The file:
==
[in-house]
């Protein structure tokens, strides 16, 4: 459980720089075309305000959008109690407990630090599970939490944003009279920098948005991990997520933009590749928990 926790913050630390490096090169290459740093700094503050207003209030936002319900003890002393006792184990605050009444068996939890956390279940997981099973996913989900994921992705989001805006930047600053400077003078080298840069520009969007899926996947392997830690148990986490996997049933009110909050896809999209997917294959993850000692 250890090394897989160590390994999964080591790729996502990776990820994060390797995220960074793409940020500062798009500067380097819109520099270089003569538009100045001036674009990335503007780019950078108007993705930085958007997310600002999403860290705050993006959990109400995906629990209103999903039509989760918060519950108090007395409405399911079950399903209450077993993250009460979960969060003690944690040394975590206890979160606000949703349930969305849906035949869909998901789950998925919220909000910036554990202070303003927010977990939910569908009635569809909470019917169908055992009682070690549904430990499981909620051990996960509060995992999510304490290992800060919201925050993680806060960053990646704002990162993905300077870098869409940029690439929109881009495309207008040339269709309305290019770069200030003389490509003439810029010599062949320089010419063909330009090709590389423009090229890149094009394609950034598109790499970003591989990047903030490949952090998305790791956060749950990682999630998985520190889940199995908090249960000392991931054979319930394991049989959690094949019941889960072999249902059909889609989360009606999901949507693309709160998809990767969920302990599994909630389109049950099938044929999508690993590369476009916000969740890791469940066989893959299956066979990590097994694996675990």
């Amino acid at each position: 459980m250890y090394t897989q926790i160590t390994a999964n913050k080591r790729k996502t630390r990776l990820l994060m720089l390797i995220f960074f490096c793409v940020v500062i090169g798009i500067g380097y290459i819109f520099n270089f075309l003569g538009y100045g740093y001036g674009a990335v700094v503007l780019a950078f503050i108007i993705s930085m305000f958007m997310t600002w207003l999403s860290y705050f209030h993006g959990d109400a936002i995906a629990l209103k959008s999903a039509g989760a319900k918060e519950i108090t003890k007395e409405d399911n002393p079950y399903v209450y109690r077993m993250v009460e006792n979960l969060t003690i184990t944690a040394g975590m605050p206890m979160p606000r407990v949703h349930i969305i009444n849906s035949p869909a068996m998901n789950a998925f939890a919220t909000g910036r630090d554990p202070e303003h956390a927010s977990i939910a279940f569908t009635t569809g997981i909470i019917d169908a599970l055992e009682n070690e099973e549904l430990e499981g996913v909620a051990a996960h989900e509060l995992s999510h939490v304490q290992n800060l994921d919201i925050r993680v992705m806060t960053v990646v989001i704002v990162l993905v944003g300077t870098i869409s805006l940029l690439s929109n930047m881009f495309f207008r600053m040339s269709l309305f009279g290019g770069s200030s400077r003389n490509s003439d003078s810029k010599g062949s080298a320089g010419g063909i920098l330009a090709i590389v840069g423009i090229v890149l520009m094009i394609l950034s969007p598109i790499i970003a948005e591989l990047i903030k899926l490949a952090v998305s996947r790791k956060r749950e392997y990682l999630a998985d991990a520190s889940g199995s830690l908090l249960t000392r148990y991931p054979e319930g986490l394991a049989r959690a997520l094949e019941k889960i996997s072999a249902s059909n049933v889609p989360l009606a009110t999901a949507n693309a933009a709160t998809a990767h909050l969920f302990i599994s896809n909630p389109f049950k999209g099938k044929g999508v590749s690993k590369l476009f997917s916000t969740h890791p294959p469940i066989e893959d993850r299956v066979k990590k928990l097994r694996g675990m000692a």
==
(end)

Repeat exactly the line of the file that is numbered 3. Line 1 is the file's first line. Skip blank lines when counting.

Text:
């Amino acid at each position: 459980m250890y090394t897989q926790i160590t390994a999964n913050k080591r790729k996502t630390r990776l990820l994060m720089l390797i995220f960074f490096c793409v940020v500062i090169g798009i500067g380097y290459i819109f520099n270089f075309l003569g538009y100045g740093y001036g674009a990335v700094v503007l780019a950078f503050i108007i993705s930085m305000f958007m997310t600002w207003l999403s860290y705050f209030h993006g959990d109400a936002i995906a629990l209103k959008s999903a039509g989760a319900k918060e519950i108090t003890k007395e409405d399911n002393p079950y399903v209450y109690r077993m993250v009460e006792n979960l969060t003690i184990t944690a040394g975590m605050p206890m979160p606000r407990v949703h349930i969305i009444n849906s035949p869909a068996m998901n789950a998925f939890a919220t909000g910036r630090d554990p202070e303003h956390a927010s977990i939910a279940f569908t009635t569809g997981i909470i019917d169908a599970l055992e009682n070690e099973e549904l430990e499981g996913v909620a051990a996960h989900e509060l995992s999510h939490v304490q290992n800060l994921d919201i925050r993680v992705m806060t960053v990646v989001i704002v990162l993905v944003g300077t870098i869409s805006l940029l690439s929109n930047m881009f495309f207008r600053m040339s269709l309305f009279g290019g770069s200030s400077r003389n490509s003439d003078s810029k010599g062949s080298a320089g010419g063909i920098l330009a090709i590389v840069g423009i090229v890149l520009m094009i394609l950034s969007p598109i790499i970003a948005e591989l990047i903030k899926l490949a952090v998305s996947r790791k956060r749950e392997y990682l999630a998985d991990a520190s889940g199995s830690l908090l249960t000392r148990y991931p054979e319930g986490l394991a049989r959690a997520l094949e019941k889960i996997s072999a249902s059909n049933v889609p989360l009606a009110t999901a949507n693309a933009a709160t998809a990767h909050l969920f302990i599994s896809n909630p389109f049950k999209g099938k044929g999508v590749s690993k590369l476009f997917s916000t969740h890791p294959p469940i066989e893959d993850r299956v066979k990590k928990l097994r694996g675990m000692a």